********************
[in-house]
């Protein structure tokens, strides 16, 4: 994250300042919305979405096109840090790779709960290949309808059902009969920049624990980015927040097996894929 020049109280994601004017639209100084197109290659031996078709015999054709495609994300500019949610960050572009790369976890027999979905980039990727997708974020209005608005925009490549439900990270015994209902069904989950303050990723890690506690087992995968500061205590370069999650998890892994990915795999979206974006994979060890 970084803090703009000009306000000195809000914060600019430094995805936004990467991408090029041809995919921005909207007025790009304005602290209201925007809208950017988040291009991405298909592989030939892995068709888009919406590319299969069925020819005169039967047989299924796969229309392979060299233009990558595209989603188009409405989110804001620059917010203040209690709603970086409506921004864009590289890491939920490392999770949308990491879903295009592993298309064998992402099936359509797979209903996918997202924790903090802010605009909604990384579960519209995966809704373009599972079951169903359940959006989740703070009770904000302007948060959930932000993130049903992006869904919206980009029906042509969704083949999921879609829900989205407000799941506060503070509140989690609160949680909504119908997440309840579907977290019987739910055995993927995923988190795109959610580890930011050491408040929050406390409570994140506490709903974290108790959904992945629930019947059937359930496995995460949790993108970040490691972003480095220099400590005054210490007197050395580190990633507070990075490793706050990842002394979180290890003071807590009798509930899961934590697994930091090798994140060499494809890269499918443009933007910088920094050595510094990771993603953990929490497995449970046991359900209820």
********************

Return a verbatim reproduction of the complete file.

[in-house]
């Protein structure tokens, strides 16, 4: 994250300042919305979405096109840090790779709960290949309808059902009969920049624990980015927040097996894929 020049109280994601004017639209100084197109290659031996078709015999054709495609994300500019949610960050572009790369976890027999979905980039990727997708974020209005608005925009490549439900990270015994209902069904989950303050990723890690506690087992995968500061205590370069999650998890892994990915795999979206974006994979060890 970084803090703009000009306000000195809000914060600019430094995805936004990467991408090029041809995919921005909207007025790009304005602290209201925007809208950017988040291009991405298909592989030939892995068709888009919406590319299969069925020819005169039967047989299924796969229309392979060299233009990558595209989603188009409405989110804001620059917010203040209690709603970086409506921004864009590289890491939920490392999770949308990491879903295009592993298309064998992402099936359509797979209903996918997202924790903090802010605009909604990384579960519209995966809704373009599972079951169903359940959006989740703070009770904000302007948060959930932000993130049903992006869904919206980009029906042509969704083949999921879609829900989205407000799941506060503070509140989690609160949680909504119908997440309840579907977290019987739910055995993927995923988190795109959610580890930011050491408040929050406390409570994140506490709903974290108790959904992945629930019947059937359930496995995460949790993108970040490691972003480095220099400590005054210490007197050395580190990633507070990075490793706050990842002394979180290890003071807590009798509930899961934590697994930091090798994140060499494809890269499918443009933007910088920094050595510094990771993603953990929490497995449970046991359900209820």